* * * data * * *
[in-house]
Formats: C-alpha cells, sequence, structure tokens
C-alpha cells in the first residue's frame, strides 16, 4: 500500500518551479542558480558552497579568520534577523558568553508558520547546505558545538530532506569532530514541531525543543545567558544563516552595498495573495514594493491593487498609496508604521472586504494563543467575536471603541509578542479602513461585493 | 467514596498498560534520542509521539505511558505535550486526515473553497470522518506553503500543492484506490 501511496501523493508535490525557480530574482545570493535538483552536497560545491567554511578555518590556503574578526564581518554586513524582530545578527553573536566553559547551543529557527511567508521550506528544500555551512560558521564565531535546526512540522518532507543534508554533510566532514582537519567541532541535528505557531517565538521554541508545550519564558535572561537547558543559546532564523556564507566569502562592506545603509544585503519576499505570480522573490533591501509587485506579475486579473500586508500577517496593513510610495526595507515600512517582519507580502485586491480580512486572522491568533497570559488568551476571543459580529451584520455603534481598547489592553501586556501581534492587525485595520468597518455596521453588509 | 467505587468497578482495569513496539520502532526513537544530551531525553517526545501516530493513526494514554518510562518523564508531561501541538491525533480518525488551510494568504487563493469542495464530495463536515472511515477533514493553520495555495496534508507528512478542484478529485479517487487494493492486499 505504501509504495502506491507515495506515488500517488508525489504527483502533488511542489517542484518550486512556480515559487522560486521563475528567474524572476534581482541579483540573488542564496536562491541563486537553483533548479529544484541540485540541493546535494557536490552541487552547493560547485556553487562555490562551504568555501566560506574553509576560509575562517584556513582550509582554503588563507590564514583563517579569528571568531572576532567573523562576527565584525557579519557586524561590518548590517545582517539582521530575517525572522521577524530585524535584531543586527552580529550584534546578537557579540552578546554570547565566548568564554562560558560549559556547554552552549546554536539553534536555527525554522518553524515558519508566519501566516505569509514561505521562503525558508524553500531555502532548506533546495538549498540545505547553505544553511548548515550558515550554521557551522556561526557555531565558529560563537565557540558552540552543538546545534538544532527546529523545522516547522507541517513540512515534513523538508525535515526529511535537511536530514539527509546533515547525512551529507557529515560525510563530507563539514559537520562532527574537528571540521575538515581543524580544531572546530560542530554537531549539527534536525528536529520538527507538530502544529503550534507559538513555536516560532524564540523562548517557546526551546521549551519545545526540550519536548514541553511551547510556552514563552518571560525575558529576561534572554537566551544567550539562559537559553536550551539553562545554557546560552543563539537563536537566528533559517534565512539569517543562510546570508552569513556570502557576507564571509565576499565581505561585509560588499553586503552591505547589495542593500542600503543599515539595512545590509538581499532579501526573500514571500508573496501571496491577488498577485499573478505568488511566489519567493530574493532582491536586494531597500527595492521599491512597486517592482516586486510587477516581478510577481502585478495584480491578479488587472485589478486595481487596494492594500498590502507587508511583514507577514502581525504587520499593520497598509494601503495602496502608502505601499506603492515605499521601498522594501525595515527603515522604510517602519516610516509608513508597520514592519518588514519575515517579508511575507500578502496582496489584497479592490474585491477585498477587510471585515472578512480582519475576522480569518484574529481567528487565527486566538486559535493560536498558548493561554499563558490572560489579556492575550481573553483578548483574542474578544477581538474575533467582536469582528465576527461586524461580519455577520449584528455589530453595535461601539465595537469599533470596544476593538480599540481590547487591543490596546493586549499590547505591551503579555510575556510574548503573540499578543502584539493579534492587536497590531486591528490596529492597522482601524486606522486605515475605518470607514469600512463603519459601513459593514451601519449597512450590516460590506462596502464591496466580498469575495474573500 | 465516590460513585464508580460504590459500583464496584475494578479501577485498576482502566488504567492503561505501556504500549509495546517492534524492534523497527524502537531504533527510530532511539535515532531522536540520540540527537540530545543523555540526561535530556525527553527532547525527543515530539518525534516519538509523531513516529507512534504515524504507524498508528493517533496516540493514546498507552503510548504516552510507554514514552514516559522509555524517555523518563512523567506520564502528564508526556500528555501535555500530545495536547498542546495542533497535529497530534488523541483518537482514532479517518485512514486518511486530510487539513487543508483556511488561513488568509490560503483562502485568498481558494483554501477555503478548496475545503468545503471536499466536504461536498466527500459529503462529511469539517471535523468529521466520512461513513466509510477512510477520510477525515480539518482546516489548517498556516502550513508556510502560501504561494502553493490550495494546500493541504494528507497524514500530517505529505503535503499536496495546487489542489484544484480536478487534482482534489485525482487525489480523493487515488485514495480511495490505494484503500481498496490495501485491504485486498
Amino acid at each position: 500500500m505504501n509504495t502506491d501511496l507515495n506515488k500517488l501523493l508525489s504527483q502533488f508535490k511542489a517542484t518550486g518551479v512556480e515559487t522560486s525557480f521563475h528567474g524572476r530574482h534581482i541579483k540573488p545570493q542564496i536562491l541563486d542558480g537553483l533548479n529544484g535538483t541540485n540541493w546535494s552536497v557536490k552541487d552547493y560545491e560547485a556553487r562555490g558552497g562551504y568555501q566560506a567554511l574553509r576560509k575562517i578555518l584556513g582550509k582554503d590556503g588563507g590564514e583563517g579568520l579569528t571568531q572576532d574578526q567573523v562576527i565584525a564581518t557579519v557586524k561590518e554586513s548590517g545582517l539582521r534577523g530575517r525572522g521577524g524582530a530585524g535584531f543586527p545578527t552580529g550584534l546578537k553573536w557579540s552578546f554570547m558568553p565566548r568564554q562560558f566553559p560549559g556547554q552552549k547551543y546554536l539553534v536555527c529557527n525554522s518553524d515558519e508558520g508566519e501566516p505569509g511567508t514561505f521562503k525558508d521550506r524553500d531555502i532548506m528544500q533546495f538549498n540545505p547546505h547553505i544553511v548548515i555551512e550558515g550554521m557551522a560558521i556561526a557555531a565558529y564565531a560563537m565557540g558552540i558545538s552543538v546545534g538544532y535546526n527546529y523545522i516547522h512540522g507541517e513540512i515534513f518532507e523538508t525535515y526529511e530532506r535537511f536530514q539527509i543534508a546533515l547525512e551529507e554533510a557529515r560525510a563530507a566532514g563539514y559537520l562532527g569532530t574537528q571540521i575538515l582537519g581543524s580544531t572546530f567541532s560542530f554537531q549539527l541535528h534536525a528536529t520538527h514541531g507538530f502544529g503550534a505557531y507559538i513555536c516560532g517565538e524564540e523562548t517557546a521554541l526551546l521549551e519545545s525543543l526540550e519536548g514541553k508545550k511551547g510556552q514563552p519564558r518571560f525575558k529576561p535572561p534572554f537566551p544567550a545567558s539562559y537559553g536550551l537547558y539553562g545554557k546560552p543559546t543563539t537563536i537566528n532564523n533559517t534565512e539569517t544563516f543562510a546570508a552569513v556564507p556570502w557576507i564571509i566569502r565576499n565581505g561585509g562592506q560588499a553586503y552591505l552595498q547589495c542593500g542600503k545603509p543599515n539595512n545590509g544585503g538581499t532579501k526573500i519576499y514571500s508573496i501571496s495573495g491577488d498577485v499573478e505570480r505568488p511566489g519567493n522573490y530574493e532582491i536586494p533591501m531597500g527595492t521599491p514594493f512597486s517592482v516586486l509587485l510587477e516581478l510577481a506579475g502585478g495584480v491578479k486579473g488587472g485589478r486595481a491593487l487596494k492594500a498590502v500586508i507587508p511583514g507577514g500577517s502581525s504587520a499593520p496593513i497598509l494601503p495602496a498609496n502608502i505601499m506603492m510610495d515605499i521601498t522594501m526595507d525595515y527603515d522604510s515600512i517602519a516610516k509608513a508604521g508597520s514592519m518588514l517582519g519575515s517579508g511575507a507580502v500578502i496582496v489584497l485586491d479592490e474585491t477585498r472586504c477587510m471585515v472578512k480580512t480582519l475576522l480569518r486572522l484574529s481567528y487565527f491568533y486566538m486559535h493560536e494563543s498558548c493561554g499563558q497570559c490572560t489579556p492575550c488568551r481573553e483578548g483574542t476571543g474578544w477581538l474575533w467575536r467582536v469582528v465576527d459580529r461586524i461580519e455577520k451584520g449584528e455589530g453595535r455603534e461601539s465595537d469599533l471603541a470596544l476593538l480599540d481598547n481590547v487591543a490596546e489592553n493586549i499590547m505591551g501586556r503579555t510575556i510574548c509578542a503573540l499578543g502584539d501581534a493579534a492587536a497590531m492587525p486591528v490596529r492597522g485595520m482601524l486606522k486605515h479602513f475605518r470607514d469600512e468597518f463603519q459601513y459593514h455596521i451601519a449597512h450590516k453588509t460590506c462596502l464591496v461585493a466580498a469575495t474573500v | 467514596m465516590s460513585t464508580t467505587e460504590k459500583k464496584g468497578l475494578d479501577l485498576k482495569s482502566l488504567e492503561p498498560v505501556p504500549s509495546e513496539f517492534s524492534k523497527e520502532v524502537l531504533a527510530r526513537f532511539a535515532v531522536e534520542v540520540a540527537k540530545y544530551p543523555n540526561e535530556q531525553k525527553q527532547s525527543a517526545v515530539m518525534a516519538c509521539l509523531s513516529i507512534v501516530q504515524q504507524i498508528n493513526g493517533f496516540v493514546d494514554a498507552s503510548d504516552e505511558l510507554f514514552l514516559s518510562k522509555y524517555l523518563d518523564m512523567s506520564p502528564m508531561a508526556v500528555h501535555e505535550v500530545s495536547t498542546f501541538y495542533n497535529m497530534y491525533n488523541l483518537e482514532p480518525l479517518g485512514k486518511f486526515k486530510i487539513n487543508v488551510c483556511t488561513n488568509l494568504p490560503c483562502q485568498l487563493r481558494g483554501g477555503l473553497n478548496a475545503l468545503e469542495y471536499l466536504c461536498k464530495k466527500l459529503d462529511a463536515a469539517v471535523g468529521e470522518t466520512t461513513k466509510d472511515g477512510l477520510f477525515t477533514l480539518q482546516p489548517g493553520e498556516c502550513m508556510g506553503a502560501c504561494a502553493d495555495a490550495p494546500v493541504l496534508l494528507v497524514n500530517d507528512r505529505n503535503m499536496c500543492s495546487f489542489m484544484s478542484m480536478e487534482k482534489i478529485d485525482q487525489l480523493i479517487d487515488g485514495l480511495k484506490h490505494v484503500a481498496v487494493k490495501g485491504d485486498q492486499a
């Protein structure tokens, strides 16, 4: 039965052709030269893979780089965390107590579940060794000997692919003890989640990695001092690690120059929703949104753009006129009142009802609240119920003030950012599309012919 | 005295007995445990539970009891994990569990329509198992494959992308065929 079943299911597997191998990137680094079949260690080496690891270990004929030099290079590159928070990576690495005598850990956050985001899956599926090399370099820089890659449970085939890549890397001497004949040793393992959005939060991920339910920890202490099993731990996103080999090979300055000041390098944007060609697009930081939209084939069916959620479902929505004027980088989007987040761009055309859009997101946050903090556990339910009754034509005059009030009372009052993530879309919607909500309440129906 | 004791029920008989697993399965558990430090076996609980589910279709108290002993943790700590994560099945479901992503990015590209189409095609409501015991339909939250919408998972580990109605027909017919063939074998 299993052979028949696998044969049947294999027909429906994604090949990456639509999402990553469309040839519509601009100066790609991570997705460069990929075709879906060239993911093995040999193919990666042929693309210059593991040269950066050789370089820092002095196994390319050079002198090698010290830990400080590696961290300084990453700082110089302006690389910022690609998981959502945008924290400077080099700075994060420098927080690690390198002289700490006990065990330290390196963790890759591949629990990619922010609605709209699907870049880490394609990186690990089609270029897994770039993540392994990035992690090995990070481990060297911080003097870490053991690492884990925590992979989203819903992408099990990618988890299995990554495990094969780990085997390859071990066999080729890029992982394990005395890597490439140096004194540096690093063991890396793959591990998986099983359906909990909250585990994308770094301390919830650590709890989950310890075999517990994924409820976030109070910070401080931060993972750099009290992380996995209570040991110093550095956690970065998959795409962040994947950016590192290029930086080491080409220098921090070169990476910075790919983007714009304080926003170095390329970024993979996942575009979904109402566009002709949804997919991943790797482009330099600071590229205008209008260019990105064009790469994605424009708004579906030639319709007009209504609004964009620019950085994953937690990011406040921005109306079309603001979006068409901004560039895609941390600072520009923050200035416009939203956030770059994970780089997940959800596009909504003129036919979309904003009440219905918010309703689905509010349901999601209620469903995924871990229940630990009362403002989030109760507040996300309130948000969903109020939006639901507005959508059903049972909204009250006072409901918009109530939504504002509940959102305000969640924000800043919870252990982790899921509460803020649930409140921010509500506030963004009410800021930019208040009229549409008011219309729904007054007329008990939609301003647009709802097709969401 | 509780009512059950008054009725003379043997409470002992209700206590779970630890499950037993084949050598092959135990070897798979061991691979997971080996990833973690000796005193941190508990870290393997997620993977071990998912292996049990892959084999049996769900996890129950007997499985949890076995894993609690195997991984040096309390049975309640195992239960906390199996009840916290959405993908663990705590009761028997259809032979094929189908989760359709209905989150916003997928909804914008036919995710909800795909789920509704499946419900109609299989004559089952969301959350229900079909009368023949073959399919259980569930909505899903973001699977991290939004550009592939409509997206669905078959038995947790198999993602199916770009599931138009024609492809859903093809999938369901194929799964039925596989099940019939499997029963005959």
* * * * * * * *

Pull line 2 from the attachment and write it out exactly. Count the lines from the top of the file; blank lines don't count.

Formats: C-alpha cells, sequence, structure tokens